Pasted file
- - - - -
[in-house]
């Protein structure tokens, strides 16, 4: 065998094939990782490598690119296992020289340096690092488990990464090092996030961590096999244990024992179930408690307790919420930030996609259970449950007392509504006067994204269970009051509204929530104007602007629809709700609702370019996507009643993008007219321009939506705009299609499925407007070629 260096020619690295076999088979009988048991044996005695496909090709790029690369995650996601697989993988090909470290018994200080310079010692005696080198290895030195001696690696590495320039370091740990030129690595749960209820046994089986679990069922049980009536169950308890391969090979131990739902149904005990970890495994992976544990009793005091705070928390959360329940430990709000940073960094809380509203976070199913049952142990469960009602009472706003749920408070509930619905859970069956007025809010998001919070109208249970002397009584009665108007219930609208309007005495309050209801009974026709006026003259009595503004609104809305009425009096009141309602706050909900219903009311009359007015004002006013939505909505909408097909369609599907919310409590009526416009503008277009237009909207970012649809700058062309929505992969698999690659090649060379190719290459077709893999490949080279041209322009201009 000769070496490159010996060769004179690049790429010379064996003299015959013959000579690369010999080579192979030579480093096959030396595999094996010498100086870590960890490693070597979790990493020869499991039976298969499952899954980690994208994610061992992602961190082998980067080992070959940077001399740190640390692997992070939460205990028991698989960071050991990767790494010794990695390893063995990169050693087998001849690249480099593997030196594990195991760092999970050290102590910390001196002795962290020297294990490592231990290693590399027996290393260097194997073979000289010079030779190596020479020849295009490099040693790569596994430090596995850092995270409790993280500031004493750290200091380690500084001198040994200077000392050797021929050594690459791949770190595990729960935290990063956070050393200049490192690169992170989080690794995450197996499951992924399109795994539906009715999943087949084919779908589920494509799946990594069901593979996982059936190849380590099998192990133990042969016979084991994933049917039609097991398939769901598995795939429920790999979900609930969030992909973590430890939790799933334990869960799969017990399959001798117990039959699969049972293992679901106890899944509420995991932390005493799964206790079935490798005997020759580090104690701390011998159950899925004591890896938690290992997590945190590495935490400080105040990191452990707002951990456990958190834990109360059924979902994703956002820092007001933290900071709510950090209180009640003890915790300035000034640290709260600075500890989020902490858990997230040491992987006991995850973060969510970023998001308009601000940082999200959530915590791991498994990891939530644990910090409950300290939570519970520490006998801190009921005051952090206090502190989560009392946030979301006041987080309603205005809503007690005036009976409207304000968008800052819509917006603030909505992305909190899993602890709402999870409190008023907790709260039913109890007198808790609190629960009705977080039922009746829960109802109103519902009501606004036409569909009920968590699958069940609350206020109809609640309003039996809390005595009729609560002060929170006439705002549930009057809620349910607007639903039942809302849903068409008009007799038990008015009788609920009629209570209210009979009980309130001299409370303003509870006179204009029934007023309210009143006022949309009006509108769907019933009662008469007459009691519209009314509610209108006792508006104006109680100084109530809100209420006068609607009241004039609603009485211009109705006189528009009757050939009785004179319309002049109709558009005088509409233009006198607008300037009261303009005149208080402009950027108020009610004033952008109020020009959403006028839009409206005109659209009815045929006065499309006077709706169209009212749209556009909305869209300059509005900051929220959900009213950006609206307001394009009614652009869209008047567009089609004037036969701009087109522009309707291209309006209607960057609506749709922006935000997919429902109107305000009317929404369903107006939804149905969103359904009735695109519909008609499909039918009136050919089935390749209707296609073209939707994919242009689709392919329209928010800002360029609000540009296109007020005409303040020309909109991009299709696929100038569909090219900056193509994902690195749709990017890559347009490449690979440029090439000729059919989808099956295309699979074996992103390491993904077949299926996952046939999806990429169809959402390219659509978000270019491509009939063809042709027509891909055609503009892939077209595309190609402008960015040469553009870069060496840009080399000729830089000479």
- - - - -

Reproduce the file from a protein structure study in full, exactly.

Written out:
[in-house]
């Protein structure tokens, strides 16, 4: 065998094939990782490598690119296992020289340096690092488990990464090092996030961590096999244990024992179930408690307790919420930030996609259970449950007392509504006067994204269970009051509204929530104007602007629809709700609702370019996507009643993008007219321009939506705009299609499925407007070629 260096020619690295076999088979009988048991044996005695496909090709790029690369995650996601697989993988090909470290018994200080310079010692005696080198290895030195001696690696590495320039370091740990030129690595749960209820046994089986679990069922049980009536169950308890391969090979131990739902149904005990970890495994992976544990009793005091705070928390959360329940430990709000940073960094809380509203976070199913049952142990469960009602009472706003749920408070509930619905859970069956007025809010998001919070109208249970002397009584009665108007219930609208309007005495309050209801009974026709006026003259009595503004609104809305009425009096009141309602706050909900219903009311009359007015004002006013939505909505909408097909369609599907919310409590009526416009503008277009237009909207970012649809700058062309929505992969698999690659090649060379190719290459077709893999490949080279041209322009201009 000769070496490159010996060769004179690049790429010379064996003299015959013959000579690369010999080579192979030579480093096959030396595999094996010498100086870590960890490693070597979790990493020869499991039976298969499952899954980690994208994610061992992602961190082998980067080992070959940077001399740190640390692997992070939460205990028991698989960071050991990767790494010794990695390893063995990169050693087998001849690249480099593997030196594990195991760092999970050290102590910390001196002795962290020297294990490592231990290693590399027996290393260097194997073979000289010079030779190596020479020849295009490099040693790569596994430090596995850092995270409790993280500031004493750290200091380690500084001198040994200077000392050797021929050594690459791949770190595990729960935290990063956070050393200049490192690169992170989080690794995450197996499951992924399109795994539906009715999943087949084919779908589920494509799946990594069901593979996982059936190849380590099998192990133990042969016979084991994933049917039609097991398939769901598995795939429920790999979900609930969030992909973590430890939790799933334990869960799969017990399959001798117990039959699969049972293992679901106890899944509420995991932390005493799964206790079935490798005997020759580090104690701390011998159950899925004591890896938690290992997590945190590495935490400080105040990191452990707002951990456990958190834990109360059924979902994703956002820092007001933290900071709510950090209180009640003890915790300035000034640290709260600075500890989020902490858990997230040491992987006991995850973060969510970023998001308009601000940082999200959530915590791991498994990891939530644990910090409950300290939570519970520490006998801190009921005051952090206090502190989560009392946030979301006041987080309603205005809503007690005036009976409207304000968008800052819509917006603030909505992305909190899993602890709402999870409190008023907790709260039913109890007198808790609190629960009705977080039922009746829960109802109103519902009501606004036409569909009920968590699958069940609350206020109809609640309003039996809390005595009729609560002060929170006439705002549930009057809620349910607007639903039942809302849903068409008009007799038990008015009788609920009629209570209210009979009980309130001299409370303003509870006179204009029934007023309210009143006022949309009006509108769907019933009662008469007459009691519209009314509610209108006792508006104006109680100084109530809100209420006068609607009241004039609603009485211009109705006189528009009757050939009785004179319309002049109709558009005088509409233009006198607008300037009261303009005149208080402009950027108020009610004033952008109020020009959403006028839009409206005109659209009815045929006065499309006077709706169209009212749209556009909305869209300059509005900051929220959900009213950006609206307001394009009614652009869209008047567009089609004037036969701009087109522009309707291209309006209607960057609506749709922006935000997919429902109107305000009317929404369903107006939804149905969103359904009735695109519909008609499909039918009136050919089935390749209707296609073209939707994919242009689709392919329209928010800002360029609000540009296109007020005409303040020309909109991009299709696929100038569909090219900056193509994902690195749709990017890559347009490449690979440029090439000729059919989808099956295309699979074996992103390491993904077949299926996952046939999806990429169809959402390219659509978000270019491509009939063809042709027509891909055609503009892939077209595309190609402008960015040469553009870069060496840009080399000729830089000479």